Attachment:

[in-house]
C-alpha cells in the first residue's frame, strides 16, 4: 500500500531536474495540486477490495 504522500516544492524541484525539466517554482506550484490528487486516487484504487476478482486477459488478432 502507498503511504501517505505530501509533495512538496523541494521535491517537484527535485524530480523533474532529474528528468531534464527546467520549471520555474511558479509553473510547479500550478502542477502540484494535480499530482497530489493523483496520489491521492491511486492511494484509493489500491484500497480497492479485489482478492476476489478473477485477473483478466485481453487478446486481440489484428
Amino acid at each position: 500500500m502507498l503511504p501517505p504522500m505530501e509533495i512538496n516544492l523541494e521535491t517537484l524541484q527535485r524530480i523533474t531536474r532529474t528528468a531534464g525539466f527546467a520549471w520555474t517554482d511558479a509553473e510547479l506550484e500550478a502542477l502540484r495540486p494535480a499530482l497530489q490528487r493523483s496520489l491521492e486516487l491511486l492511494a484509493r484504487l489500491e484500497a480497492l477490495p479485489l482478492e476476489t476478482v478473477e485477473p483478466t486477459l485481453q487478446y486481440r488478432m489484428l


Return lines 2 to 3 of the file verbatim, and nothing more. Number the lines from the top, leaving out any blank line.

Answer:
C-alpha cells in the first residue's frame, strides 16, 4: 500500500531536474495540486477490495 504522500516544492524541484525539466517554482506550484490528487486516487484504487476478482486477459488478432 502507498503511504501517505505530501509533495512538496523541494521535491517537484527535485524530480523533474532529474528528468531534464527546467520549471520555474511558479509553473510547479500550478502542477502540484494535480499530482497530489493523483496520489491521492491511486492511494484509493489500491484500497480497492479485489482478492476476489478473477485477473483478466485481453487478446486481440489484428
Amino acid at each position: 500500500m502507498l503511504p501517505p504522500m505530501e509533495i512538496n516544492l523541494e521535491t517537484l524541484q527535485r524530480i523533474t531536474r532529474t528528468a531534464g525539466f527546467a520549471w520555474t517554482d511558479a509553473e510547479l506550484e500550478a502542477l502540484r495540486p494535480a499530482l497530489q490528487r493523483s496520489l491521492e486516487l491511486l492511494a484509493r484504487l489500491e484500497a480497492l477490495p479485489l482478492e476476489t476478482v478473477e485477473p483478466t486477459l485481453q487478446y486481440r488478432m489484428l